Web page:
December 9, 2016 / 11:37 AM / 7 months ago

Russian doping conspiracy benefited over 1,000 competitors

6 Min Read

LONDON (Reuters) - More than 1,000 Russian competitors across more than 30 sports were involved in an institutional conspiracy to conceal positive drug tests as Moscow "hijacked international sport" over the course of five years, an independent WADA report said on Friday.

The second and final part of the report for the World Anti-Doping Agency (WADA) by Canadian sports lawyer Richard McLaren provided exhaustive evidence of an elaborate doping scheme sponsored by Russia's Sports Ministry.

It included switching and changing samples by opening "tamper-proof" bottles - using a method devised by the Russian secret service - and numerous other methods to bypass and cover up drugs tests.

"We are now able to confirm a cover-up that dates back until at least 2011 that evolved from uncontrolled chaos to an institutionalised and disciplined medal-winning conspiracy," McLaren told a news conference.

The scale was unprecedented, he said.

"We have evidence revealing that more than 500 positive results were reported as negative, including well-known and elite-level athletes and medal winners, who had their positive results automatically falsified.

More than 1,000 athletes competing in Summer, Winter and Paralympic sport could be identified as being involved in or benefiting from tampering to conceal positive tests," he said.

The International Olympic Committee, which had refused a blanket ban of Russian competitors at the Rio de Janeiro Olympics, said it had shown evidence of "a fundamental attack on the integrity of the Olympic Games and on sport in general".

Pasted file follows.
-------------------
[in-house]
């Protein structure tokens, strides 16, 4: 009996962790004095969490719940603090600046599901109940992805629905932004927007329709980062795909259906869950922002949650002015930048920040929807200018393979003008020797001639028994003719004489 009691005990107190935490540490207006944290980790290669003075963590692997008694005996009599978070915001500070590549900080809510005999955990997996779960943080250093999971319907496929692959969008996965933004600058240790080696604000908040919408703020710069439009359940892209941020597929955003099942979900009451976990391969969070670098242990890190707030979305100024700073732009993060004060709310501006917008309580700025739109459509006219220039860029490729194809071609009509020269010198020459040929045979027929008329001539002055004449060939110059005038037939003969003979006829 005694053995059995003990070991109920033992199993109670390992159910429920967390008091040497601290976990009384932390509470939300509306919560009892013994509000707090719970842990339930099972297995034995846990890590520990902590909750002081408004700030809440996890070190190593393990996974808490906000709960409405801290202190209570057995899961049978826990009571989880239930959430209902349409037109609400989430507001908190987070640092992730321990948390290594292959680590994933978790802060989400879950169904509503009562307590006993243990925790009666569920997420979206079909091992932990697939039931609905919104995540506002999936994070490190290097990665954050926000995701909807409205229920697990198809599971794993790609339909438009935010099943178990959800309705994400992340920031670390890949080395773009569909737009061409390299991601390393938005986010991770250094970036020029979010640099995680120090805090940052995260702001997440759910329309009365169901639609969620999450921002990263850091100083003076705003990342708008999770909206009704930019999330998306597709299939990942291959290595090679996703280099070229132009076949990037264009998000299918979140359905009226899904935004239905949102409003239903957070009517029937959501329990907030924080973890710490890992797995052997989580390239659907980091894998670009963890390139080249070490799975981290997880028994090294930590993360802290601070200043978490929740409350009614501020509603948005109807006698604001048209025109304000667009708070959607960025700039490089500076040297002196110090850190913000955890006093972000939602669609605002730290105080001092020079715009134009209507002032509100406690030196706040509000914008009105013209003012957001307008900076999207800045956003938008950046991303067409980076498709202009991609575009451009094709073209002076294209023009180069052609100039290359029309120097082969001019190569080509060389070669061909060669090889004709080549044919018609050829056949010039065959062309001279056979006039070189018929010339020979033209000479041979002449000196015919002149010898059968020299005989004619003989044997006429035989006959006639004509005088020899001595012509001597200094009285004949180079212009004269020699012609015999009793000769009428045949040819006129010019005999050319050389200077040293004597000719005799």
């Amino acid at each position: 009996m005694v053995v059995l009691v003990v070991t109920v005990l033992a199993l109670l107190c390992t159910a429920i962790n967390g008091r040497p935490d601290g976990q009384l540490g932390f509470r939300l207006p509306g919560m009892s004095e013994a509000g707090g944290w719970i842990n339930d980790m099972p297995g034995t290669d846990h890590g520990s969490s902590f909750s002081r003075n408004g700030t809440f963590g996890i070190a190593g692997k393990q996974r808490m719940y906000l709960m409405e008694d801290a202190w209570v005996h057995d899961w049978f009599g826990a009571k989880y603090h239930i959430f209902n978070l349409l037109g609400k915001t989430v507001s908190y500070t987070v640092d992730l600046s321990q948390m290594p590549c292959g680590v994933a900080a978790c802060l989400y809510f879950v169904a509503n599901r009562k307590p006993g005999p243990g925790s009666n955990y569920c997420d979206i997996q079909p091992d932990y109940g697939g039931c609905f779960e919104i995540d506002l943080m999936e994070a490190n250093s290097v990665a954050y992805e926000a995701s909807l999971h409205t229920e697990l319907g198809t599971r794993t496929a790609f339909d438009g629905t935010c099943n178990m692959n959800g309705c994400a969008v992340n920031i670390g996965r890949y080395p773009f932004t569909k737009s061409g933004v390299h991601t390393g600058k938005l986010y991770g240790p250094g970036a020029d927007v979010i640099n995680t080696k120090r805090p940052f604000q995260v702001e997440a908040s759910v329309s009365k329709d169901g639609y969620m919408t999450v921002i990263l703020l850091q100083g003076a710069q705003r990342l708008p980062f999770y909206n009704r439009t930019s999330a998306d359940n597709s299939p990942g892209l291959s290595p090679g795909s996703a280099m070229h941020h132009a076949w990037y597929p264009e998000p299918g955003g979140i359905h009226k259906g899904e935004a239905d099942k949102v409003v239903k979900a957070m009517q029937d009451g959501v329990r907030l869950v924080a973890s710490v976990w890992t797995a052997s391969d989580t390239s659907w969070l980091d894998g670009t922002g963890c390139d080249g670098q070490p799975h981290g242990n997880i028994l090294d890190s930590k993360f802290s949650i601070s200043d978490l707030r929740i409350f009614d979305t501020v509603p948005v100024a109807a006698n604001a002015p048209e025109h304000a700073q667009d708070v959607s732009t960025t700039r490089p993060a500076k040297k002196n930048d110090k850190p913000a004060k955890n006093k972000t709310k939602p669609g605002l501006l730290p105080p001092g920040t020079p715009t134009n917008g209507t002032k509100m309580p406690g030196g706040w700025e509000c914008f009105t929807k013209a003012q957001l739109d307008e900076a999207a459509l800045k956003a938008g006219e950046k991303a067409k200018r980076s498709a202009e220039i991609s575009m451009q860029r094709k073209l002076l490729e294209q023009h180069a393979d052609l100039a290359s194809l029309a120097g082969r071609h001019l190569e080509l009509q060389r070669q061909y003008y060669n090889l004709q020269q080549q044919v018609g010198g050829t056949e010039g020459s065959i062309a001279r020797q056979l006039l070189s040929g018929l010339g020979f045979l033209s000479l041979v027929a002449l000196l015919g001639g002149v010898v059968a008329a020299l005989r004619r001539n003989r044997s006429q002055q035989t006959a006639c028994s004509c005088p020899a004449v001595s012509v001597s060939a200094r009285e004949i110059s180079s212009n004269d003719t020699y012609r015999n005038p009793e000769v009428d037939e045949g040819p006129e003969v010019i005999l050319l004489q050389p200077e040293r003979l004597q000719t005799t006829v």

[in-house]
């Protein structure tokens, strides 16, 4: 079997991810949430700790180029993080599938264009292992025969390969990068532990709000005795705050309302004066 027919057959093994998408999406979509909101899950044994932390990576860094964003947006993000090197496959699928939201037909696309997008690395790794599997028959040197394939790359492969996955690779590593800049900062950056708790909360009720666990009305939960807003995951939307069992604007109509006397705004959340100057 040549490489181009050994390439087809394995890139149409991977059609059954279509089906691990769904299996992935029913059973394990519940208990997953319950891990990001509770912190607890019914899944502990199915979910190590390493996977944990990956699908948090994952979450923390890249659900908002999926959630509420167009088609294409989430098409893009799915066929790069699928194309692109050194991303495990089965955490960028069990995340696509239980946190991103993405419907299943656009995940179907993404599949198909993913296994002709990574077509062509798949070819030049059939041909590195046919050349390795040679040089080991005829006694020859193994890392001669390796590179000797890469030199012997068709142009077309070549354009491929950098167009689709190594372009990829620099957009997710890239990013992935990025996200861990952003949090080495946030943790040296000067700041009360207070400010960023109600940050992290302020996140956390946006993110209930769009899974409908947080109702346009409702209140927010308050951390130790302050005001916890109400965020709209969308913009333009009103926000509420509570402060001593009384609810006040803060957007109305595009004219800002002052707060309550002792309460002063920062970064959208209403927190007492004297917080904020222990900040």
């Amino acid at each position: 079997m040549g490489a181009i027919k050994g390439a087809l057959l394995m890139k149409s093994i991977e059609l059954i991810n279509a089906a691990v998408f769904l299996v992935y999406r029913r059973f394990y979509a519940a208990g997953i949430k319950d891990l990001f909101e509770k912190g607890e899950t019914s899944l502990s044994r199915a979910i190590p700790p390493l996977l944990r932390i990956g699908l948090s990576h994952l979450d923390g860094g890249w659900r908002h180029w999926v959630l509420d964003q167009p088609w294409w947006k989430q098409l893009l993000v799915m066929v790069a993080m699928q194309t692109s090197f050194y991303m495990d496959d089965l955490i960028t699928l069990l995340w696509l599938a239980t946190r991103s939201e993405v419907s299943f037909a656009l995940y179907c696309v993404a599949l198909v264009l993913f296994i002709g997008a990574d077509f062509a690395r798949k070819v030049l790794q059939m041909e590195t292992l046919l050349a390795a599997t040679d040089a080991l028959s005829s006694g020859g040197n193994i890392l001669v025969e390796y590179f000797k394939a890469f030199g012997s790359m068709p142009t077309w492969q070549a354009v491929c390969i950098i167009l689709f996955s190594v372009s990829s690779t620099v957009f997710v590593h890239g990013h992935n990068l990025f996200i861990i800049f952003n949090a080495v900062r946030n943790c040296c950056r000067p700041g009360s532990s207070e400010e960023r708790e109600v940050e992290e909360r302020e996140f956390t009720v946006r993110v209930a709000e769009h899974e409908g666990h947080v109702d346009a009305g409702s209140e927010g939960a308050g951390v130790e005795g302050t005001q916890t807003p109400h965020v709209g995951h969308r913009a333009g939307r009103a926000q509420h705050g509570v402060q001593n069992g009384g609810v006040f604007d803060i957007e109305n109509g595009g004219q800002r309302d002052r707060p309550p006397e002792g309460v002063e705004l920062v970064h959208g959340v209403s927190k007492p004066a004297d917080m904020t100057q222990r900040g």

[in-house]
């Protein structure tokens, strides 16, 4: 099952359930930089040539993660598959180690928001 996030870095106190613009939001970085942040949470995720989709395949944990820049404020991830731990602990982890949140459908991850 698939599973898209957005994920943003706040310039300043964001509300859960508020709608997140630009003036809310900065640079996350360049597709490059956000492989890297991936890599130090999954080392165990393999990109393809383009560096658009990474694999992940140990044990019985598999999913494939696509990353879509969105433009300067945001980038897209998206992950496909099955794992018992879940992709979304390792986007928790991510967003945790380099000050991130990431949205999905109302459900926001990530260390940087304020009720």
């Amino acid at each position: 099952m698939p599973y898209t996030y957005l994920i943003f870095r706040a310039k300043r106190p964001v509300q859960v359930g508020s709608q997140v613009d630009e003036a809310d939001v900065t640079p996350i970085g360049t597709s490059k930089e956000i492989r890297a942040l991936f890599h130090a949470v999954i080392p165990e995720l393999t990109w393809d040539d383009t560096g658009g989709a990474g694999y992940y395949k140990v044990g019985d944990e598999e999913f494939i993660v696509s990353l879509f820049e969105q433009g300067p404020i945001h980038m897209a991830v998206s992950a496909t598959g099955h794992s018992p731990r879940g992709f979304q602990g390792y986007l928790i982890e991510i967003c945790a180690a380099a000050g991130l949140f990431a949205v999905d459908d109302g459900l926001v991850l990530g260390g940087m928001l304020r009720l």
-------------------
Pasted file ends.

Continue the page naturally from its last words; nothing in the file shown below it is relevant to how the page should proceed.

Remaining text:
It said it would to test all Russian competitors' samples from the London 2012 Olympics in addition to the ongoing re-tests from the Sochi 2014 Olympics.

WADA president Craig Reedie called the report "alarming", but Russia showed no sign of accepting its conclusions.

The Sports Ministry said it would study the WADA report and cooperate with anti-doping bodies, but that it "denies that any government programmes exists to support doping in sport".

"Unfounded Accusations"

Track and field chief Dmitry Shlyakhtin said he had not yet seen the report but conceded that Russian athletics' problems "did not start yesterday". However, he said it had now fulfilled all the demands made of it.

Yelena Isinbayeva, double Olympic pole vault champion and newly-elected head of the Russian Anti-Doping Agency supervisory board, said shortly before the report was released: "It is well known to us that many foreign athletes have a history of doping but compete at an international level with no problems.

"If we want to clean up world sport, let’s start...we don’t need to concentrate on just one country."

Dmitry Svishchev, a member of parliament and president of Russia's Curling Federation, said: "We haven't heard anything new. Unfounded accusations against us all. If you are Russian, they accuse you of all sins."

McLaren accepted that there could be widespread doping elsewhere, though not on the same level as in Russia, the sole focus of his investigation.